Unofficial Wiki FAQ: cpwiki.sf.net

    My website: http://dwks.theprogrammingsite.com/
    Projects: codeform, xuni, atlantis, nort, etc.

  3. #3
    Super Moderator Harbinger's Avatar
    Join Date
    Nov 2004
    Posts
    74
    Do exactly the same, only in reverse

    for(i=0; i<30; i++)
    c[i] = new char[20];


    for(i=0; i<30; i++)
    delete [] c[i];

  4. #4
    Frequently Quite Prolix dwks's Avatar
    Join Date
    Apr 2005
    Location
    Canada
    Posts
    8,048
    Beat you.

    ... when I check on it in runtime, it would always have 80 characters (with one or two exceptions).
    Are you sure? You can't easily check the size of the allocated memory.

    [edit]
    Is there another way to free up memory for character arrays (or do I have to iterate through each element and delete it)?
    That's how you allocated it. That's how you have to free it.
    [/edit]
    dwk

    Seek and ye shall find. quaere et invenies.

    "Simplicity does not precede complexity, but follows it." -- Alan Perlis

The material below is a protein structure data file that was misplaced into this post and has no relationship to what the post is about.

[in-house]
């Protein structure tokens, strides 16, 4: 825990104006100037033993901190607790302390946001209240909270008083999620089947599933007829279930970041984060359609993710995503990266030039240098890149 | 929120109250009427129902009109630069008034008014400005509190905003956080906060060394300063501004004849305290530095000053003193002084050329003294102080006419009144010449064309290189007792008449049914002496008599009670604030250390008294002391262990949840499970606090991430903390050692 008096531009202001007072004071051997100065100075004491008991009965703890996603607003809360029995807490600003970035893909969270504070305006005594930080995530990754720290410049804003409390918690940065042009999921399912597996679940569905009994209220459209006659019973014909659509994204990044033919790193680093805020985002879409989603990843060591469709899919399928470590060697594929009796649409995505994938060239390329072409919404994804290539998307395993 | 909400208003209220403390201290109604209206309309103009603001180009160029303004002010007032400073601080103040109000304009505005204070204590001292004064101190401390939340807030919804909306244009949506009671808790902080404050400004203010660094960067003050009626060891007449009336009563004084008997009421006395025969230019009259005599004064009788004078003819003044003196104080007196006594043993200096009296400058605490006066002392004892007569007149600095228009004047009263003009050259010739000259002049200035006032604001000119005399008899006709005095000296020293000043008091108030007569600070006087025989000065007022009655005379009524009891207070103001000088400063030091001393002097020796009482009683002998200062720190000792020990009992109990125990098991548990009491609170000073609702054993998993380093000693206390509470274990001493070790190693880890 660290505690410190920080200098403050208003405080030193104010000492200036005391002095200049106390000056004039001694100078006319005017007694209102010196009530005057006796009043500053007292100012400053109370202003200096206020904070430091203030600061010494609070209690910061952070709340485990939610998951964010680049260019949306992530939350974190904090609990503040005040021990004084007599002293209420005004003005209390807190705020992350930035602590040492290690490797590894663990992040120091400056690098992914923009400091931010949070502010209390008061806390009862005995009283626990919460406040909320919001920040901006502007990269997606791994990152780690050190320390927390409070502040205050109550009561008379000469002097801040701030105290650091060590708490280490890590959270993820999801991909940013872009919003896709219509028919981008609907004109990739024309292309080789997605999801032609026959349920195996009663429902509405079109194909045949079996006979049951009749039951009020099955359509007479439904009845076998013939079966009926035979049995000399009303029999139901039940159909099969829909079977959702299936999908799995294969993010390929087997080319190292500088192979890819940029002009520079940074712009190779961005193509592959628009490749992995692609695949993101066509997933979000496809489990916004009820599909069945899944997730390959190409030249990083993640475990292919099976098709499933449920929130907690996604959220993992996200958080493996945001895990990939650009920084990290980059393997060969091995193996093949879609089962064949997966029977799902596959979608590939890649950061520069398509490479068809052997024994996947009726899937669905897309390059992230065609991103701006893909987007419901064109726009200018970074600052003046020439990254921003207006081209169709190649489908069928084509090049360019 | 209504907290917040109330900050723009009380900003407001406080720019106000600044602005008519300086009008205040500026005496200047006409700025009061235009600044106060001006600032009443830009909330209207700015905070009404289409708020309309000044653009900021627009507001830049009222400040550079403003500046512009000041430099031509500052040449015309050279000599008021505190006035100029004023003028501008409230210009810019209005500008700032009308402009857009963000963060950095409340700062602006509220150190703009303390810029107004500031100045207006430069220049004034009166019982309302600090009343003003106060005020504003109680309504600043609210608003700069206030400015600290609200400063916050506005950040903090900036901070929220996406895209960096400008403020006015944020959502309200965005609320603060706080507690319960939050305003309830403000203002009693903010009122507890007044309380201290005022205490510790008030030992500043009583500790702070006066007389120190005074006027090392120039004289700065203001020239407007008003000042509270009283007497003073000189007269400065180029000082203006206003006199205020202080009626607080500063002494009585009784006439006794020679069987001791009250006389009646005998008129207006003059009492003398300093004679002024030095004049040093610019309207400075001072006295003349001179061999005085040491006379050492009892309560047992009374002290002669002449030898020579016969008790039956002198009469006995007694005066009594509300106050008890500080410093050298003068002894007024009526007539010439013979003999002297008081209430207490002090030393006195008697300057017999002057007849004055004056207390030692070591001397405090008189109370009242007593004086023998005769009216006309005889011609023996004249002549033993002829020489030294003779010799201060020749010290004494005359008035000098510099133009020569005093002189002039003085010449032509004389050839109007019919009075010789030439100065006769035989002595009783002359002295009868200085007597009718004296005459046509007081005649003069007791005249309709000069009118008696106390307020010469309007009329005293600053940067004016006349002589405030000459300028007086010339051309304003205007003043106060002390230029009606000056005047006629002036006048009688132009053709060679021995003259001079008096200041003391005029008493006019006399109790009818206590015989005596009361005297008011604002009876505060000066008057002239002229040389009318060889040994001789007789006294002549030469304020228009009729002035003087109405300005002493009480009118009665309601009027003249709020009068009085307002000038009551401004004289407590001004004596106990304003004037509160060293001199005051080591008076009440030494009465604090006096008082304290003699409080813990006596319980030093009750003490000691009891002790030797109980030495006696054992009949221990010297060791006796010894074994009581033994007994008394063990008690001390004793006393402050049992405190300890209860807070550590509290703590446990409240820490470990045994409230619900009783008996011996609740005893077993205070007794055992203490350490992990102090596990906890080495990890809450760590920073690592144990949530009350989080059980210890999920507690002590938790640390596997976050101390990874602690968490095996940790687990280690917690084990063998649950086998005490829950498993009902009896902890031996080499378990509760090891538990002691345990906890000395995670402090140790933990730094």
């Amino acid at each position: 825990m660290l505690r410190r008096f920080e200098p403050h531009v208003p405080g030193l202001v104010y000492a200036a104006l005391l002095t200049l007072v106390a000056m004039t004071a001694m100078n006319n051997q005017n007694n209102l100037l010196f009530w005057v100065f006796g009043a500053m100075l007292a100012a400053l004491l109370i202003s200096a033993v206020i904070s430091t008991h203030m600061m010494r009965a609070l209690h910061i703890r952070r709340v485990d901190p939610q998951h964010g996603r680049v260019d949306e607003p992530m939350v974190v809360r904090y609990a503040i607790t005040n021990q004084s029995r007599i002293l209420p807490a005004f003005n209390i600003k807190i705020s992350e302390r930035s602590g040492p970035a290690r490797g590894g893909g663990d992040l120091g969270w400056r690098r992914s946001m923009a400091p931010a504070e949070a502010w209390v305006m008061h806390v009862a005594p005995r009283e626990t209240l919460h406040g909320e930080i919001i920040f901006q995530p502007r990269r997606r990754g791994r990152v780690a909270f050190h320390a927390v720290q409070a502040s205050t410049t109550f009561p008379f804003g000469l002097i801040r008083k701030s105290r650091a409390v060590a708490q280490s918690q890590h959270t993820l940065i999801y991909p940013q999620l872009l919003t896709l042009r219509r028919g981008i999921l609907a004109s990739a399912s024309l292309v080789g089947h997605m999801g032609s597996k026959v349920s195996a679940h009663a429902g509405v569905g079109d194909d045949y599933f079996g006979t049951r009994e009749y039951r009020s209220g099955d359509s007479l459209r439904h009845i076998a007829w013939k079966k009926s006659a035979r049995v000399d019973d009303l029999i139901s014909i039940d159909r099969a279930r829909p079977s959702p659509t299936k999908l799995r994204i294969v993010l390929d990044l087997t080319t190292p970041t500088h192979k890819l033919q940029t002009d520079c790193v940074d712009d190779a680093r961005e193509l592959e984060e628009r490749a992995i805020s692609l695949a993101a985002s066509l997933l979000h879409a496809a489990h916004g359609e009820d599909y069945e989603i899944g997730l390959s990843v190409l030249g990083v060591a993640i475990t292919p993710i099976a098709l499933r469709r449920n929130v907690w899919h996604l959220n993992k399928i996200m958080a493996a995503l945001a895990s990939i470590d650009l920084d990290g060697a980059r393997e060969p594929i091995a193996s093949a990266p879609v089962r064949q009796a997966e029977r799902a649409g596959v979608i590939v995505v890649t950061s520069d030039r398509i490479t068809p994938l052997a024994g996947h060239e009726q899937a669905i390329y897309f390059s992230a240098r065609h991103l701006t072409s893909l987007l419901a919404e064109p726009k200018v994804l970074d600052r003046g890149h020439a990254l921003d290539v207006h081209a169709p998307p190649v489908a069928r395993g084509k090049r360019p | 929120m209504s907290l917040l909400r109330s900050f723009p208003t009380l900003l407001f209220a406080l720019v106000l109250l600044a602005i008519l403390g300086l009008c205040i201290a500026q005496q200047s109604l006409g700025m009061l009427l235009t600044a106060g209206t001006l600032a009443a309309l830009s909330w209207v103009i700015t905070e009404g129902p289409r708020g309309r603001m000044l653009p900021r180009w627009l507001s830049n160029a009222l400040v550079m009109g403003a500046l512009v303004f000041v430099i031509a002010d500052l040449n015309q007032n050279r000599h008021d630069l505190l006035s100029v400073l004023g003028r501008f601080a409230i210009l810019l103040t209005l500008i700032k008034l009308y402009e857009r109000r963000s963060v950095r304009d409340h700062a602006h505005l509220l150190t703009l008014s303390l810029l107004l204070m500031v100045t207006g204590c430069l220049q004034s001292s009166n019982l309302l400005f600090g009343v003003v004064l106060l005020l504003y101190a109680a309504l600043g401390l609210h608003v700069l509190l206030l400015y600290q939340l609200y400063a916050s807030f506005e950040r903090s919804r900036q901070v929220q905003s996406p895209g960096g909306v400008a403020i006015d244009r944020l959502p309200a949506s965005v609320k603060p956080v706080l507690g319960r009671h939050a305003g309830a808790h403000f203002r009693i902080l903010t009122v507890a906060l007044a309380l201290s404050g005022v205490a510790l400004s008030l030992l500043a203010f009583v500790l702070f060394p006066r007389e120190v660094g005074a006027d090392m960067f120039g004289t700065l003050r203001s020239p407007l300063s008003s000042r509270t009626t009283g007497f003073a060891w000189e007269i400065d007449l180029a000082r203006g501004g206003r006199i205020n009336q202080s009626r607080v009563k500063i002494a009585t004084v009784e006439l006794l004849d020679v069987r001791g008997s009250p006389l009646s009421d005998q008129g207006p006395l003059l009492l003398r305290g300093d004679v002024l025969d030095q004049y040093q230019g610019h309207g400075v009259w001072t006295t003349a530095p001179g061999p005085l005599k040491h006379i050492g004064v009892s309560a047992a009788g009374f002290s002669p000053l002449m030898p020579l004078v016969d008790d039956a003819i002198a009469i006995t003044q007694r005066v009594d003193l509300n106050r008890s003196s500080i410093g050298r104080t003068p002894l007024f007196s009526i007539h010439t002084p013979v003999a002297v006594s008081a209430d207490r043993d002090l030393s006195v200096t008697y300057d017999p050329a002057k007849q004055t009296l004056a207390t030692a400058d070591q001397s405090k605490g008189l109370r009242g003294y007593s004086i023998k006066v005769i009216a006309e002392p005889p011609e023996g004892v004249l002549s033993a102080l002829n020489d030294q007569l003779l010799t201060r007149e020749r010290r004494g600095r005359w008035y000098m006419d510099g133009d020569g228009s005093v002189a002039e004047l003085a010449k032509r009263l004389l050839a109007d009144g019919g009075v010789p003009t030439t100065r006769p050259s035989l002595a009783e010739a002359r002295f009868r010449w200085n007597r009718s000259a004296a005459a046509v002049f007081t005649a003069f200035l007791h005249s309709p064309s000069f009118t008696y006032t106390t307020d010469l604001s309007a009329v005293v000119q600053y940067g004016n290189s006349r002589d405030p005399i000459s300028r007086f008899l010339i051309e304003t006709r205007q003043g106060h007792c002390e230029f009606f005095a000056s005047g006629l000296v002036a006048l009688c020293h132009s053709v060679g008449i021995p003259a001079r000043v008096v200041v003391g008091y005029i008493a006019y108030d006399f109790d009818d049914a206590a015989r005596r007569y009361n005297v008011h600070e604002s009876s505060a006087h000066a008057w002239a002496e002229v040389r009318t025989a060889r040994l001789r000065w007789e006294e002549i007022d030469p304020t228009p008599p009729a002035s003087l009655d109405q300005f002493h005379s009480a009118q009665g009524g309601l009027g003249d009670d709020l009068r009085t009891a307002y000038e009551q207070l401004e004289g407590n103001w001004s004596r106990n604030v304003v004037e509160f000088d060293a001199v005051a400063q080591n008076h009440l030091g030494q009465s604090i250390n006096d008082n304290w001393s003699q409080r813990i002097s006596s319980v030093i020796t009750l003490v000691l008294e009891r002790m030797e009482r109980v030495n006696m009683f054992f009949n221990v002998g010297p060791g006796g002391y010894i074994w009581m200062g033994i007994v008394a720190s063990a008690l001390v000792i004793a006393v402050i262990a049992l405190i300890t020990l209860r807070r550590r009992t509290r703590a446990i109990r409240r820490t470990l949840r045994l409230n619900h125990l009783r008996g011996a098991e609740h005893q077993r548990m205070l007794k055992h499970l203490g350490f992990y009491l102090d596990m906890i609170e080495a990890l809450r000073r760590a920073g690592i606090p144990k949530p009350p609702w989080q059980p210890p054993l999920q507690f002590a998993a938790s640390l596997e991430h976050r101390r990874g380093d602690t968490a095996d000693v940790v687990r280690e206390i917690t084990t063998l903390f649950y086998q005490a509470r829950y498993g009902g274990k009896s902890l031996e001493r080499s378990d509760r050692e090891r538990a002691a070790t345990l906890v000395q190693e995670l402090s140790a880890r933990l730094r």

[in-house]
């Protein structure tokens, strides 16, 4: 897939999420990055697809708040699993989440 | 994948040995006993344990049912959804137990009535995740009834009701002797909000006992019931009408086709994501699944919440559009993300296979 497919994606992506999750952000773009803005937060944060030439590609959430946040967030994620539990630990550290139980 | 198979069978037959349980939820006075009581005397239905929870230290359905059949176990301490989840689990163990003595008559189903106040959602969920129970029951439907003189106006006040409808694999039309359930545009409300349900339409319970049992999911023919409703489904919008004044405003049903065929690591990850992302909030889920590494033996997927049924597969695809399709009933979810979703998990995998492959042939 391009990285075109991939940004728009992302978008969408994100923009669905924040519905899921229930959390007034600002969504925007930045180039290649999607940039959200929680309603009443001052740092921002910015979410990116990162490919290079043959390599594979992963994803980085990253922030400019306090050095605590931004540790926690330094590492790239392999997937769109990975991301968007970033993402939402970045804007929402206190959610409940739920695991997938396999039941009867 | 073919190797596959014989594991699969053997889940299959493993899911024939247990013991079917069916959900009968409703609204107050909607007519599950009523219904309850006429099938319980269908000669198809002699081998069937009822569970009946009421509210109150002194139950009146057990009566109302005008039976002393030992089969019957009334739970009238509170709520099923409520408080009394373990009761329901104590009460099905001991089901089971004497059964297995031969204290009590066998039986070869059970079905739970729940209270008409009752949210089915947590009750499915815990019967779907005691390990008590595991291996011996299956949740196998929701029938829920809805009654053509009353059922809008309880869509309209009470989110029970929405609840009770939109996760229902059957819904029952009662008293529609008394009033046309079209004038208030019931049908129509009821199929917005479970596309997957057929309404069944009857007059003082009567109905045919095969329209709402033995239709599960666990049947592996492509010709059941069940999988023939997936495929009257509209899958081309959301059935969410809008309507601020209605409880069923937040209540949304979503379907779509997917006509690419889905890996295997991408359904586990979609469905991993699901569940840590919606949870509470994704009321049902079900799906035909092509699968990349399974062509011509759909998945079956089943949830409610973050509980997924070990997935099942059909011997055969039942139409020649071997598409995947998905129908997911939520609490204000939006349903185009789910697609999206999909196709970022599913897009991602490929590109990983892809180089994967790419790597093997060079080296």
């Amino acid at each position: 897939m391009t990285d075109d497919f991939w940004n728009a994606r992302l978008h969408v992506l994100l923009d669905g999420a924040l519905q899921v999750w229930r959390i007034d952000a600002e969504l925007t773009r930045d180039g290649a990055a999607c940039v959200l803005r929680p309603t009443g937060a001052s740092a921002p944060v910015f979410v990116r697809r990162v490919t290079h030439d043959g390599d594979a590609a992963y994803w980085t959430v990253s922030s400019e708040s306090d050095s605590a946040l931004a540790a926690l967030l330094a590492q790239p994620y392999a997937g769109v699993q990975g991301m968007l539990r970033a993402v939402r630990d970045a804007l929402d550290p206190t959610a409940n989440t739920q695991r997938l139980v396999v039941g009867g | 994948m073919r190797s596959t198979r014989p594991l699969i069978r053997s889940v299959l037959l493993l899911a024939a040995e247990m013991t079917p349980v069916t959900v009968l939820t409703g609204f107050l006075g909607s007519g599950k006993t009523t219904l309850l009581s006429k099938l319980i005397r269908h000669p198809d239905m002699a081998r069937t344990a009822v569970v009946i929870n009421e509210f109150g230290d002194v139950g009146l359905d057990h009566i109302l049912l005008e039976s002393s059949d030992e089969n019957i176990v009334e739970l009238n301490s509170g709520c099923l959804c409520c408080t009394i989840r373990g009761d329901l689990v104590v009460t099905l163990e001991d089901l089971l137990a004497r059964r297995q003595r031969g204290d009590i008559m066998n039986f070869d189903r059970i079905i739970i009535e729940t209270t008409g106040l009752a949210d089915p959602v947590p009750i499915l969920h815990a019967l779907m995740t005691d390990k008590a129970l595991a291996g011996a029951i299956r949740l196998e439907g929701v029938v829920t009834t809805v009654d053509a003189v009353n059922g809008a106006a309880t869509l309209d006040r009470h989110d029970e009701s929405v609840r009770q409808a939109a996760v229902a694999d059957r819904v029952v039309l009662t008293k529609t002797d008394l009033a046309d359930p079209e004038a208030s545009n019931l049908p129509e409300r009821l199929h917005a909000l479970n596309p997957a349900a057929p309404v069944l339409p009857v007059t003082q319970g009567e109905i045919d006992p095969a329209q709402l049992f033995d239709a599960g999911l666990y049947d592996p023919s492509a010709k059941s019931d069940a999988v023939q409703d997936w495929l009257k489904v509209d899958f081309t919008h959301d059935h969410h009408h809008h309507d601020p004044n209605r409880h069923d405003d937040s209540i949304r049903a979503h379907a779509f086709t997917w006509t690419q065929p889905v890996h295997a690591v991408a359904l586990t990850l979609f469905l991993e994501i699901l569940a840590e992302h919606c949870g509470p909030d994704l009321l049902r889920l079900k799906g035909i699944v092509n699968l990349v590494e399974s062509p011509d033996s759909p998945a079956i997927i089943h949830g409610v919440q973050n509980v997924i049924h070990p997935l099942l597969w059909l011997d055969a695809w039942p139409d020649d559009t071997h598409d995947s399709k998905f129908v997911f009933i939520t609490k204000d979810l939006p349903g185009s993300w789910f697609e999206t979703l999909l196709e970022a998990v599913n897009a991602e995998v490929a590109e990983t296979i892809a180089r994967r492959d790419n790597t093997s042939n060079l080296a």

"Testing can only prove the presence of bugs, not their absence." -- Edsger Dijkstra
    "The only real mistake is the one from which we learn nothing." -- John Powell


    Other boards: DaniWeb, TPS
    Unofficial Wiki FAQ: cpwiki.sf.net

    My website: http://dwks.theprogrammingsite.com/
    Projects: codeform, xuni, atlantis, nort, etc.

  5. #5
    Registered User
    Join Date
    Oct 2005
    Posts
    271
    I don't know if this is the same as checking the size of allocated memory, but I tried printing out the following in my code:

    Code:
    printf("The address offset between %p and %p is %d", c[i], c[i+1], c[i+1]-c[i]);
    And the offset was usually 80 (with one exception of 3000 something)

  6. #6
    Super Moderator Harbinger's Avatar
    Join Date
    Nov 2004
    Posts
    74
    > And the offset was usually 80 (with one exception of 3000 something)
    You can't compare the two results from two separate new() calls and get any kind of meaningful (ie portable) answer.

  7. #7
    Frequently Quite Prolix dwks's Avatar
    Join Date
    Apr 2005
    Location
    Canada
    Posts
    8,048